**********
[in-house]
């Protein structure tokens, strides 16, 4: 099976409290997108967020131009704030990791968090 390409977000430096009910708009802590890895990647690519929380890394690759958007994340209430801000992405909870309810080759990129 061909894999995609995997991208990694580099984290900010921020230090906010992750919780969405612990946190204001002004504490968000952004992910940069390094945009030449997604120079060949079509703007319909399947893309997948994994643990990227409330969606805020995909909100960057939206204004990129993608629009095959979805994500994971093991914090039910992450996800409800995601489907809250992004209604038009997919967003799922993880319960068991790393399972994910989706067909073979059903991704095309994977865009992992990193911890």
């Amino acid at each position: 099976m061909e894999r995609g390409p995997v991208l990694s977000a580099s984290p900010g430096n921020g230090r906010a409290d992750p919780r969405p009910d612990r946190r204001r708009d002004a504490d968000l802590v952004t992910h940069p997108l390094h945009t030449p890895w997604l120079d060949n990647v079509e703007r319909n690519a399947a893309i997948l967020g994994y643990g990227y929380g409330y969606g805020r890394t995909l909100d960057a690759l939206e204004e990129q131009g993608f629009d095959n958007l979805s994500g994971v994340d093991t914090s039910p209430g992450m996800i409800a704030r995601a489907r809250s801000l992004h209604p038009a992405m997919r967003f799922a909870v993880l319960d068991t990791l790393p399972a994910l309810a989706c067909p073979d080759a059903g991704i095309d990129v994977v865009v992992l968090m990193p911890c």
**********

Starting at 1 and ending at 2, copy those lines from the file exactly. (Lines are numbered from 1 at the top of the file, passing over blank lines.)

[in-house]
């Protein structure tokens, strides 16, 4: 099976409290997108967020131009704030990791968090 390409977000430096009910708009802590890895990647690519929380890394690759958007994340209430801000992405909870309810080759990129 061909894999995609995997991208990694580099984290900010921020230090906010992750919780969405612990946190204001002004504490968000952004992910940069390094945009030449997604120079060949079509703007319909399947893309997948994994643990990227409330969606805020995909909100960057939206204004990129993608629009095959979805994500994971093991914090039910992450996800409800995601489907809250992004209604038009997919967003799922993880319960068991790393399972994910989706067909073979059903991704095309994977865009992992990193911890």